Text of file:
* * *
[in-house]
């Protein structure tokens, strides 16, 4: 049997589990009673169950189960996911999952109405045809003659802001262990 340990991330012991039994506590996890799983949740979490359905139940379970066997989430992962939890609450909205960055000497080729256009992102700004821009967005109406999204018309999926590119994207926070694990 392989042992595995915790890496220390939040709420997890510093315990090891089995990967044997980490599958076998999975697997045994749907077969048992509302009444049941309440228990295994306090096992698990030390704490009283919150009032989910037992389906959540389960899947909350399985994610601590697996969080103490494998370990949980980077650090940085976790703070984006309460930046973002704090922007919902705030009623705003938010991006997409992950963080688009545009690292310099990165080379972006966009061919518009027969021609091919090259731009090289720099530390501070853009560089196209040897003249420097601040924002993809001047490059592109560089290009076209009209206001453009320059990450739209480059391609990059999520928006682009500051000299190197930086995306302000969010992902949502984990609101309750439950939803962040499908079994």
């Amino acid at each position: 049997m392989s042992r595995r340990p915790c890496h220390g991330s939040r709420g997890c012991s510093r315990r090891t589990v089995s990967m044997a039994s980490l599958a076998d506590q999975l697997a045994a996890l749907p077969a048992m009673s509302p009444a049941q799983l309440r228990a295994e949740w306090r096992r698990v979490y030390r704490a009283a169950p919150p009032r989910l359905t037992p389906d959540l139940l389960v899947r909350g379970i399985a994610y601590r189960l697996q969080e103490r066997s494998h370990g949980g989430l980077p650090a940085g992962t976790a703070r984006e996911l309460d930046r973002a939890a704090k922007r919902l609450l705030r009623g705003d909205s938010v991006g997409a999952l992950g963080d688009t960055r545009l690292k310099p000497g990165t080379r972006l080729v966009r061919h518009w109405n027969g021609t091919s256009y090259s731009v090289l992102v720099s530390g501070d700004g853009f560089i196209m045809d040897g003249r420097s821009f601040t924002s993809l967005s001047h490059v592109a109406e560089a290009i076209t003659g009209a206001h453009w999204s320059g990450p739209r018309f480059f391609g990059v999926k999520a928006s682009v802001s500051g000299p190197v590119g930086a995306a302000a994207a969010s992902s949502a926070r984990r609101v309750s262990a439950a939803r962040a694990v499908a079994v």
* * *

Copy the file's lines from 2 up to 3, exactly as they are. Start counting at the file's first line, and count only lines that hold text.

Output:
């Protein structure tokens, strides 16, 4: 049997589990009673169950189960996911999952109405045809003659802001262990 340990991330012991039994506590996890799983949740979490359905139940379970066997989430992962939890609450909205960055000497080729256009992102700004821009967005109406999204018309999926590119994207926070694990 392989042992595995915790890496220390939040709420997890510093315990090891089995990967044997980490599958076998999975697997045994749907077969048992509302009444049941309440228990295994306090096992698990030390704490009283919150009032989910037992389906959540389960899947909350399985994610601590697996969080103490494998370990949980980077650090940085976790703070984006309460930046973002704090922007919902705030009623705003938010991006997409992950963080688009545009690292310099990165080379972006966009061919518009027969021609091919090259731009090289720099530390501070853009560089196209040897003249420097601040924002993809001047490059592109560089290009076209009209206001453009320059990450739209480059391609990059999520928006682009500051000299190197930086995306302000969010992902949502984990609101309750439950939803962040499908079994």
């Amino acid at each position: 049997m392989s042992r595995r340990p915790c890496h220390g991330s939040r709420g997890c012991s510093r315990r090891t589990v089995s990967m044997a039994s980490l599958a076998d506590q999975l697997a045994a996890l749907p077969a048992m009673s509302p009444a049941q799983l309440r228990a295994e949740w306090r096992r698990v979490y030390r704490a009283a169950p919150p009032r989910l359905t037992p389906d959540l139940l389960v899947r909350g379970i399985a994610y601590r189960l697996q969080e103490r066997s494998h370990g949980g989430l980077p650090a940085g992962t976790a703070r984006e996911l309460d930046r973002a939890a704090k922007r919902l609450l705030r009623g705003d909205s938010v991006g997409a999952l992950g963080d688009t960055r545009l690292k310099p000497g990165t080379r972006l080729v966009r061919h518009w109405n027969g021609t091919s256009y090259s731009v090289l992102v720099s530390g501070d700004g853009f560089i196209m045809d040897g003249r420097s821009f601040t924002s993809l967005s001047h490059v592109a109406e560089a290009i076209t003659g009209a206001h453009w999204s320059g990450p739209r018309f480059f391609g990059v999926k999520a928006s682009v802001s500051g000299p190197v590119g930086a995306a302000a994207a969010s992902s949502a926070r984990r609101v309750s262990a439950a939803r962040a694990v499908a079994v």